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Caring for a Three Legged Dog or Cat

Tripawds is the place to learn how to care for a three legged dog or cat, with answers about dog leg amputation, and cat amputation recovery from many years of member experiences.
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ISS Kitty getting surgery today! Payout/General advice?
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Forum Posts: 3
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9 May 2019
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9 May 2019 - 2:15 pm
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Hi everyone, this is my first post as I only recently found out my 10 year old tuxedo cat would be a tripod! After developing a sudden large mass on her leg, Chloe was diagnosed with Feline Injection Site Sarcoma. It’s been an up and down hill (mostly downs) but I’m starting to level out and grasp things. I have a few questions though. 

First off, I am wondering if anyone who dealt with ISS got a payout from their vaccine manufacturer? Our surgical vet claimed they would cover partial to full costs of the procedure. However, Merck, our manufacturer, only covers costs for mass removal, which is significantly less money than amputation. Our vet was shocked and said mass removal was no longer the accepted procedure and didn’t know of any companies that would have such a protocol. This has all been very confusing, and crushing emotionally and financially. Has anyone else ever dealt with Merck or another manufacturer that only covered mass removal? 

As for care, Chloe was admitted this morning for her surgery and will be coming home Friday at noon. I’ve been reading up online for after care and think I have a general grasp of it. I am curious about people’s time commitments during the healing process. I work part time, 29 hours a week, morning  and evening. My boss has offered me time off to care for her, but with the unexpected financial issues I need all the work I can get, so I feel conflicted. How much time a day were you home caring for your pet post surgery?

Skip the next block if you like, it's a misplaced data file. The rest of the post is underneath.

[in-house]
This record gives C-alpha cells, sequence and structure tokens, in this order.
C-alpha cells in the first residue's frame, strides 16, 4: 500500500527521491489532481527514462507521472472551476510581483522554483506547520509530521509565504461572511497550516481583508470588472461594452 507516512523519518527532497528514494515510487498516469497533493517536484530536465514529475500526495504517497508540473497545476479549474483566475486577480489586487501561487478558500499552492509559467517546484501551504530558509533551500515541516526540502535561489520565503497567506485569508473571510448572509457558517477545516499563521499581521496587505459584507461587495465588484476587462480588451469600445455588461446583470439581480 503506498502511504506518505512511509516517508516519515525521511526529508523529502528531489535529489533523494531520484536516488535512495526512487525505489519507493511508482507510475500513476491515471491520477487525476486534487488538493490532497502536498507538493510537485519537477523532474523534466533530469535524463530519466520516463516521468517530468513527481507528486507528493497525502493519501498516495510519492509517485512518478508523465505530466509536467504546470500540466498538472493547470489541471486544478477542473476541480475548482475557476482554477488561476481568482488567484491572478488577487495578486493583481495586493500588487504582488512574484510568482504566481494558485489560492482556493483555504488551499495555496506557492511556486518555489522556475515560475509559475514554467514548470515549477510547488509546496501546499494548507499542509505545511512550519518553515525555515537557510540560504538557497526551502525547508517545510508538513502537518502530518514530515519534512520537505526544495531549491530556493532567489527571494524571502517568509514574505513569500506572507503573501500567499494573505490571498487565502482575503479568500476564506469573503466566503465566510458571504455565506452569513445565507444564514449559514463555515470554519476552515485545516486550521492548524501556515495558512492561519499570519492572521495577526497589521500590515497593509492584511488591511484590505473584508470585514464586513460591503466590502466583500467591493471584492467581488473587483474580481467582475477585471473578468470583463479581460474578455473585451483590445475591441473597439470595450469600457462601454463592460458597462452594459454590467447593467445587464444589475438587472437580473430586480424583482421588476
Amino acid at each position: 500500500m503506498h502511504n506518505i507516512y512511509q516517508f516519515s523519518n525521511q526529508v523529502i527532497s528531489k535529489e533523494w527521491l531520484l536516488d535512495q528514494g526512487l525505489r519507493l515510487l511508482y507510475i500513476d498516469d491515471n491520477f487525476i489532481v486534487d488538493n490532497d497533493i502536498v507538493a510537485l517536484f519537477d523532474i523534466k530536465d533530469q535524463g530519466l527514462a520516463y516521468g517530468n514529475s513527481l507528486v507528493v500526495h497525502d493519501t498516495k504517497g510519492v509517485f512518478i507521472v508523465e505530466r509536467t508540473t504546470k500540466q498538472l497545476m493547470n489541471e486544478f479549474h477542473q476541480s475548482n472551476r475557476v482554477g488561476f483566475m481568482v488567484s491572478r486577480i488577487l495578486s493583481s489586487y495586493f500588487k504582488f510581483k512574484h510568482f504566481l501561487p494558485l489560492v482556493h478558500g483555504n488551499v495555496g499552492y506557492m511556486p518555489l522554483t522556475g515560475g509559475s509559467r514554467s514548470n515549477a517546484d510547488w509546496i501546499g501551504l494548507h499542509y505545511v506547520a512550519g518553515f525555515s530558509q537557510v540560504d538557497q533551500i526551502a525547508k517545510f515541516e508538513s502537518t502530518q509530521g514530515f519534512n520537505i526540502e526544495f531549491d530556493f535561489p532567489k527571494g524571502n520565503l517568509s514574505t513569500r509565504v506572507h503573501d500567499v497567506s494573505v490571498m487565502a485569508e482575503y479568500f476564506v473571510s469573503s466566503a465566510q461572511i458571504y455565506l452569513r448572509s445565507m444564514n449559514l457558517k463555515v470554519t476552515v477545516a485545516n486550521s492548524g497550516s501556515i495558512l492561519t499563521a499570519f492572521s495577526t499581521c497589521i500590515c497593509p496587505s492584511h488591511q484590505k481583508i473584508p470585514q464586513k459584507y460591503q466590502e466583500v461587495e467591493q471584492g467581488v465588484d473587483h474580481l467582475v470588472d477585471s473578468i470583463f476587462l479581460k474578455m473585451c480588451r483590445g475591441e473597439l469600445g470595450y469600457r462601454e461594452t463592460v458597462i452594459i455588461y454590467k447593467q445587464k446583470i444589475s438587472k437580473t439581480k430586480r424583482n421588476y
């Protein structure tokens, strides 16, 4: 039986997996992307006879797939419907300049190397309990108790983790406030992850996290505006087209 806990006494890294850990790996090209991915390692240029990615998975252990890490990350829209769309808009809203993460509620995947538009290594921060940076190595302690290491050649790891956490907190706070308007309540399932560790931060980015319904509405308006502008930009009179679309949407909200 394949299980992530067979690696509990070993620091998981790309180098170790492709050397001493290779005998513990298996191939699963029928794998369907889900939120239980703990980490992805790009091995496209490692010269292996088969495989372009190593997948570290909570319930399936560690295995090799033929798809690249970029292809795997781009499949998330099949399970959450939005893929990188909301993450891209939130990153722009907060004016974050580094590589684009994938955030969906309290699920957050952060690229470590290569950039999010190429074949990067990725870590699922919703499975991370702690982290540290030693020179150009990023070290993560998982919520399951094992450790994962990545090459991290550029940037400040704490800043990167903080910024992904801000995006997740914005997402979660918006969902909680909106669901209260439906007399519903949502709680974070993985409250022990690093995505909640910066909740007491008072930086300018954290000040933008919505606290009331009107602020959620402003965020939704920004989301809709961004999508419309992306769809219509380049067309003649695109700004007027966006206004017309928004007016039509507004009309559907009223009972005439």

and finally, we have a small dog who weighs the same as Chloe, nine pounds. They are not great friends as our dog gets too excited with her. I’m am very concerned about introducing them post-op. How long did everyone wait to introduce pets after surgery? We’re there any surprise issues such as amputees being more wary or aggressive? Or vice versa?

Thank you for any advice. I am so happy this site exists. Since I watch Vet Ranch videos pretty regularly, I found myself psychologically ready and accepting of surgery, but it’s been so emotionally draining and isolating. I didn’t know of anyone with an amputee cat and certainly not one that lost a leg while living with them. This site has been a life raft for me. Have a great day!

Livermore, CA




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9 May 2019 - 2:20 pm
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Hello and welcome, your future posts will not have to wait for approval.

I’m glad you found us! I’m sorry you are dealing with amputation though.  We have a great crew of Tri-cat families here who will be along shortly to give you great advice.